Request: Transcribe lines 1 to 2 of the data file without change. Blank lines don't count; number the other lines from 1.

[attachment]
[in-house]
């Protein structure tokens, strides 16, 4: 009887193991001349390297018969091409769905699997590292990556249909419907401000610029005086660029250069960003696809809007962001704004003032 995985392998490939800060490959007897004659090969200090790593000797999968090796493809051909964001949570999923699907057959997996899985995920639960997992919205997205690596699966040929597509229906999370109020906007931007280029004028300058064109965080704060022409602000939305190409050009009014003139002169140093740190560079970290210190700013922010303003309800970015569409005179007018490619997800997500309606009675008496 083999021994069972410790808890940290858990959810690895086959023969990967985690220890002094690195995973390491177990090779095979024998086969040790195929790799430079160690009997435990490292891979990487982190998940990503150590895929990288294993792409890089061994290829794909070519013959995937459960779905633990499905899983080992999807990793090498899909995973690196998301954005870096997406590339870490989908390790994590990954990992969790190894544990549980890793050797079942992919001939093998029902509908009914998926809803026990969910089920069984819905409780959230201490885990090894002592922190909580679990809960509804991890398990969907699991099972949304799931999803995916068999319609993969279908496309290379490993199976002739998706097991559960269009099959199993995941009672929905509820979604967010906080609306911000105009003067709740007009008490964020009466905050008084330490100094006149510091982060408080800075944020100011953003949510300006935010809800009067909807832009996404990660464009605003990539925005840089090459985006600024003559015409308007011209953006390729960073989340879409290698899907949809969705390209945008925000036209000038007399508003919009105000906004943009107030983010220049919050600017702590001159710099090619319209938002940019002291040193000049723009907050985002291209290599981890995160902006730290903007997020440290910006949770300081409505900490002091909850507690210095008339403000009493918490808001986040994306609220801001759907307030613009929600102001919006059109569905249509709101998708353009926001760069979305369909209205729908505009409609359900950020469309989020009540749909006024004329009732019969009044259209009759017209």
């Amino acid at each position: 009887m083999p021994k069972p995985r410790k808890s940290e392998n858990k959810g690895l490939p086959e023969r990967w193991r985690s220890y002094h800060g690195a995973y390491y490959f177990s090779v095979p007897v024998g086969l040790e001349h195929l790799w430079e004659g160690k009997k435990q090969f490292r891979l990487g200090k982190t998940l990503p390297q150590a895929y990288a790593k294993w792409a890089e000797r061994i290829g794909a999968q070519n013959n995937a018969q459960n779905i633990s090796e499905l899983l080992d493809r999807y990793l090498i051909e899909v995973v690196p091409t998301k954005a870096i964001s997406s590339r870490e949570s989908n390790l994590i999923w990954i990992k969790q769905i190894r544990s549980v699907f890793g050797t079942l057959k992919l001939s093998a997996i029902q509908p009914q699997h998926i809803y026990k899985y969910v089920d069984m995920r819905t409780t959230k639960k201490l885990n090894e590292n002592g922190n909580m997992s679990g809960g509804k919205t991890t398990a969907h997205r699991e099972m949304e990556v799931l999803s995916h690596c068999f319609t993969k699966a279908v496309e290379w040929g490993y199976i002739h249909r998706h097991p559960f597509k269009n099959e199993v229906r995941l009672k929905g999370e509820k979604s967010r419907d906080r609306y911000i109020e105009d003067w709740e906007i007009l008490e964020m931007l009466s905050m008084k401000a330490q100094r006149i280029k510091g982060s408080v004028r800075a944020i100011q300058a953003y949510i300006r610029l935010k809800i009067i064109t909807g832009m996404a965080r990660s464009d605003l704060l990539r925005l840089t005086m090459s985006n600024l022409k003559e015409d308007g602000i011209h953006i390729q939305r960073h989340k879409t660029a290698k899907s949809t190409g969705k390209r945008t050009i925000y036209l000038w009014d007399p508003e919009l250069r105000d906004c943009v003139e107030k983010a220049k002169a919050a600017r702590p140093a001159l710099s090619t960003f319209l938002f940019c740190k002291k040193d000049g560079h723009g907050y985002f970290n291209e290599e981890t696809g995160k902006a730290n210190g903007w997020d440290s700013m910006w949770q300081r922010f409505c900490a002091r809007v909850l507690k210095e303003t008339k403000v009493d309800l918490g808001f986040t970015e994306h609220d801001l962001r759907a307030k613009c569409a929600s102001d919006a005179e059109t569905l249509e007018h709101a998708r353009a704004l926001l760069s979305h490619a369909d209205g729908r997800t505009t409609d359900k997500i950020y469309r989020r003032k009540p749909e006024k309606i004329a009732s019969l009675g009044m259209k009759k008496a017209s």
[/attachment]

[in-house]
């Protein structure tokens, strides 16, 4: 009887193991001349390297018969091409769905699997590292990556249909419907401000610029005086660029250069960003696809809007962001704004003032 995985392998490939800060490959007897004659090969200090790593000797999968090796493809051909964001949570999923699907057959997996899985995920639960997992919205997205690596699966040929597509229906999370109020906007931007280029004028300058064109965080704060022409602000939305190409050009009014003139002169140093740190560079970290210190700013922010303003309800970015569409005179007018490619997800997500309606009675008496 083999021994069972410790808890940290858990959810690895086959023969990967985690220890002094690195995973390491177990090779095979024998086969040790195929790799430079160690009997435990490292891979990487982190998940990503150590895929990288294993792409890089061994290829794909070519013959995937459960779905633990499905899983080992999807990793090498899909995973690196998301954005870096997406590339870490989908390790994590990954990992969790190894544990549980890793050797079942992919001939093998029902509908009914998926809803026990969910089920069984819905409780959230201490885990090894002592922190909580679990809960509804991890398990969907699991099972949304799931999803995916068999319609993969279908496309290379490993199976002739998706097991559960269009099959199993995941009672929905509820979604967010906080609306911000105009003067709740007009008490964020009466905050008084330490100094006149510091982060408080800075944020100011953003949510300006935010809800009067909807832009996404990660464009605003990539925005840089090459985006600024003559015409308007011209953006390729960073989340879409290698899907949809969705390209945008925000036209000038007399508003919009105000906004943009107030983010220049919050600017702590001159710099090619319209938002940019002291040193000049723009907050985002291209290599981890995160902006730290903007997020440290910006949770300081409505900490002091909850507690210095008339403000009493918490808001986040994306609220801001759907307030613009929600102001919006059109569905249509709101998708353009926001760069979305369909209205729908505009409609359900950020469309989020009540749909006024004329009732019969009044259209009759017209």